Elmet (Mozley) - Book Reviews

Book Reviews
[A] lyrical and mythic work…[Mozley's] story is rooted, actually and tonally, in ancient soil. The mentions, early on, of cars and television sets are surprising, some of the first indicators that we're anywhere north of, say, the 12th century. The successful execution of this bold strategy, to voice a story set in the present day as if it could be happening nearly any time in human history, is just one indicator of Mozley's skill and ambition.… In its signposting and pacing, Elmet promises a reckoning, and we get one. The climactic scene is full of bedlam. It is also cartoonish. One might balk at its outlandishness, or squirm at its vivid, protracted violence, but it keeps your attention and doesn't leave any fireworks unpopped.… Despite the book's frequent attention to realistic details, it is securely situated in fable territory, and Mozley's sheer storytelling confidence sends the reader sailing past almost every speed bump.
John Williams - New York Times Book Review

Thrums with all the energy and life of the forests that surround the family.… Rhythmic and lilting, the writing is dreamily poetic.… Elmet is a rich and earthy tale of family life, sibling relationships, identity, how we define community.
Financial Times (UK)

An impressive slice of contemporary noir steeped in Yorkshire legend.… Elmet possesses a rich and unfussy lyricism.
Guardian (UK)

A stunning debut.… A wonder to behold. An utterly arresting novel about family, home, rural exploitation, violence and, most of all, the loyalty and love of children under siege.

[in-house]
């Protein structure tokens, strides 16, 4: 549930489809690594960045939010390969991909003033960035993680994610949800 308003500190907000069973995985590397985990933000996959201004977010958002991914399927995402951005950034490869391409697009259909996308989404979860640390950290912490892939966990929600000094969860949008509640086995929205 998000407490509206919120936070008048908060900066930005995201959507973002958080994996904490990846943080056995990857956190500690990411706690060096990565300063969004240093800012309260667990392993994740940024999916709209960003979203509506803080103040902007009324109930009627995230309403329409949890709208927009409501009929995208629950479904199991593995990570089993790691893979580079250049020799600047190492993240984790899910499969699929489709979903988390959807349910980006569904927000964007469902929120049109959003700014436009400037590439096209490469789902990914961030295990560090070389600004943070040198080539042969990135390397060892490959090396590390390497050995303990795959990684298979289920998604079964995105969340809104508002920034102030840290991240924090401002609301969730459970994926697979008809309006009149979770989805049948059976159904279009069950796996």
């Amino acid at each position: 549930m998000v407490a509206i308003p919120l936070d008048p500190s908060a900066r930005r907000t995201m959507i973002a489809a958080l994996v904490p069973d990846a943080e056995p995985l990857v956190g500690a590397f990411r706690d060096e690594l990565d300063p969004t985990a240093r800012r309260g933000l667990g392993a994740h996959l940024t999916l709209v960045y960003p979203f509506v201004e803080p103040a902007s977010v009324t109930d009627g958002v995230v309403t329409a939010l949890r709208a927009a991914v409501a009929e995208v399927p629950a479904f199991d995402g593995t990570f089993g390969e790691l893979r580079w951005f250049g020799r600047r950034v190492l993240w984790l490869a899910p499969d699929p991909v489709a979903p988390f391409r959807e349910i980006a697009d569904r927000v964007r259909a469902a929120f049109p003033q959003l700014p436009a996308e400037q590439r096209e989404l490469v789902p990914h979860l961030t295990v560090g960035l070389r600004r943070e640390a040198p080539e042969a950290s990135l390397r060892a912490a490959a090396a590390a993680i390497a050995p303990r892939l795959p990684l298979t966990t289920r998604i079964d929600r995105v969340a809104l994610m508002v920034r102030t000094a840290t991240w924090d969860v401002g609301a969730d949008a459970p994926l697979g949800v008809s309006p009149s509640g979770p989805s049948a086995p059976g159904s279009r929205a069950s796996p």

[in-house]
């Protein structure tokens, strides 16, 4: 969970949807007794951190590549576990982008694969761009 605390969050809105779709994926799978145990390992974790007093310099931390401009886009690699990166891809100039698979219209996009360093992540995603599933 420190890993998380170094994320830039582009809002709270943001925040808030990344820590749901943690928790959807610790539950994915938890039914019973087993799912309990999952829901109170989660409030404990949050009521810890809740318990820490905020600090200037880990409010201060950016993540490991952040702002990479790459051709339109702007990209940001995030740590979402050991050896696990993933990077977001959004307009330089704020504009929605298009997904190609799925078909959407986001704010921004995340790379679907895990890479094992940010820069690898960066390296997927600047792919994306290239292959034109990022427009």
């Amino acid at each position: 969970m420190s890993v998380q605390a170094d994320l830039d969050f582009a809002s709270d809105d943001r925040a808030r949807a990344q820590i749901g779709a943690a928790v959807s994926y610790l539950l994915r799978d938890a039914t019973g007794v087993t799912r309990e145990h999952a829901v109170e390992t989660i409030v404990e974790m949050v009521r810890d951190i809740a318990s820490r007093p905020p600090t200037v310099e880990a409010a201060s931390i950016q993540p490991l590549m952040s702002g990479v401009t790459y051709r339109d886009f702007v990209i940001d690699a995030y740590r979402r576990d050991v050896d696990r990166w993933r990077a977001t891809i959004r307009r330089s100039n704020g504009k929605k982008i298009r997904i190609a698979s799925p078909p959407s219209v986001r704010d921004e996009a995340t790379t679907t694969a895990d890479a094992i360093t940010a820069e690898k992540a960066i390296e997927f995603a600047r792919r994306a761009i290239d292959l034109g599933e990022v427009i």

Evening Standard (UK)

[A] magical debut novel. Set in modern-day Yorkshire, this dazzling debut feels steeped in a more primitive, violent past. Teenagers Cathy and Daniel are living self-sufficiently in the woods with their father—until their peaceful existence is threatened by a wealthy landowner. Narrated by 14-year-old Daniel in seductively poetic prose, the book shines a light on the toll of power wielded cruelly, as well as on a countering force: the extraordinary sustenance family devotion can provide.

Lushly written, yet perfectly understated.… What makes this novel stand out … is its dense palette of language, layer upon layer of image and visual description that transports the reader into an almost dreamlike world.
New York Journal of Books

[A] rugged, potent work whose concentrated mixture of lyricism and violence recalls Cormac McCarthy.… [O]verheated scenes of gore and overlong speeches … dissipate the novel’s power.… Mozley is best when describing the tight-knit family in its isolated splendor.
Publishers Weekly

One of the surprises on Britain’s Man Booker Prize shortlist…. American readers now have the chance to experience the novel’s atmospheric writing and its vivid portrait of a family struggling to outrun its past.… Elmet paints a memorable picture of fraught familial relationships and the perils of revenge.

(Starred review.) [P]reternaturally accomplished … riveting and disquieting.… [A] suspenseful family tragedy stoked by social critique, escalated by men’s violence against women, and darkly veined with elements of country noir.

(Starred review.) Part fairy tale, part coming-of-age story, part revenge tragedy with literary connections, Mozley's first novel is a shape-shifting, lyrical, but dark parable of life off the grid in modern Britain. Mozley's instantaneous success . . . is a response to the stylish intensity of her work, which boldly winds multiple genres into a rich spinning top of a tale.
Kirkus Reviews

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